Hreflang tag: The Easy Guide for Beginners

What is a hreflang tag?

If your website has multiple languages and/or targets multiple countries, then you’ll need the hreflang attribute on your pages.
Hreflang attributes basically tell the search engines that your website content appears in different languages and/or targets different countries.

Why is this important?
Because if you don’t have hreflang attributes, then for example, your Italian website pages could end up showing up in the English search engine results or vice versa. You don’t want that do you?
This could not only cause conflict between the pages, but also frustrate the searcher who is looking for the correct region and language.

How do hreflang tags work?

It can be a bit confusing at first, but much easier to understand than canonical tags. Here are a few examples to illustrate how they work:
Let’s say you have your main website http://www.example.com in English targeting a U.S. audience. You also have German and French versions of the website, both targeting Germany and France, respectively.
There are three ways you may have set these up:

English, US:
  • Root domain: http://www.example.com
  • Sub-folder: http://www.example.com/en
  • Separate domain: http://www.example.us
German, Germany:
  • Sub-folder: http://www.example.com/de
  • Sub-domain: http://de.example.com
  • Separate domain: http://www.example.de
French, France:

  •  Sub-folder: http://www.example.com/fr
  •  Sub-domain: http://fr.example.com
  •  Separate domain: http://www.example.fr

These are ranked in order from most recommended to least recommended.
For explanation purposes, let’s choose the sub-folder versions as an example.
For each of these pages, we’ll add a canonical tag into the <head></head> section for each of the language-country combination:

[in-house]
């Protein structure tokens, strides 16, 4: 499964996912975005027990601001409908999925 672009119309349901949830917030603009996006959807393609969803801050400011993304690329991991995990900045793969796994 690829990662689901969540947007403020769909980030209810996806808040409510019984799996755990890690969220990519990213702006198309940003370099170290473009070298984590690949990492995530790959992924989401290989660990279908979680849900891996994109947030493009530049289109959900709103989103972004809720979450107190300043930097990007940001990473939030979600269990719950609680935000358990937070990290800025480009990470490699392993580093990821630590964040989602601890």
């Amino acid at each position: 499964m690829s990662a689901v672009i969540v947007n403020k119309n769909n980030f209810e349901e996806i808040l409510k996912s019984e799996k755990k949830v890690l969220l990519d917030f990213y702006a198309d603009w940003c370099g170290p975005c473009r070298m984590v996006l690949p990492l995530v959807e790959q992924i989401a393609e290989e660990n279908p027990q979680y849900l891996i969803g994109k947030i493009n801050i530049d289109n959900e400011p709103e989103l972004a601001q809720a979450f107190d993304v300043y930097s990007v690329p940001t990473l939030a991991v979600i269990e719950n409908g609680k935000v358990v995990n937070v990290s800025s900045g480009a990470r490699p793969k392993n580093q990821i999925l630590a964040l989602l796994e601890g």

<link rel=”alternate” href=”http://example.com” hreflang=”en-us” />

<link rel=”alternate” href=”http://example.com/de” hreflang=”de-de” />

<link rel=”alternate” href=”http://example.com/fr” hreflang=”fr-fr” />

This hreflang tag generator can help with creating the proper language-country codes. For example English UK is en-gb not en-uk.
A common mistake for SEO newbies is to add the root domain on every page for the hreflang links. An easy way to remember not to do this is that it’s supposed to be an “alternative” to this page. So, let’s say we have a page http://www.example.com/page-a then the hreflang tags should be:

<link rel=”alternate” href=”http://example.com/page-a” hreflang=”en-us” />

<link rel=”alternate” href=”http://example.com/de/seite-a” hreflang=”de-de” />

<link rel=”alternate” href=”http://example.com/fr/feuille-a” hreflang=”fr-fr” />

How do you implement hreflang tags?

 

If you use WordPress:

If you use WordPress as your content management system (CMS), then simply install the

If you use another CMS:

Check to see if your CMS has any SEO plugins that have hreflang tag functionality. If not, you may have to hire a developer to add this feature into your CMS.

If you are coding from scratch or framework:

If you choose to add in this functionality yourself, then make sure to auto-generate the proper hreflang tags based on the languages and countries that you are using.
That’s it! If you feel this post has helped you, or you want to share your thoughts, then leave your comment below. If you feel you need more explanation or clarification on this topic, let us know and we’ll update this post shortly afterwards.

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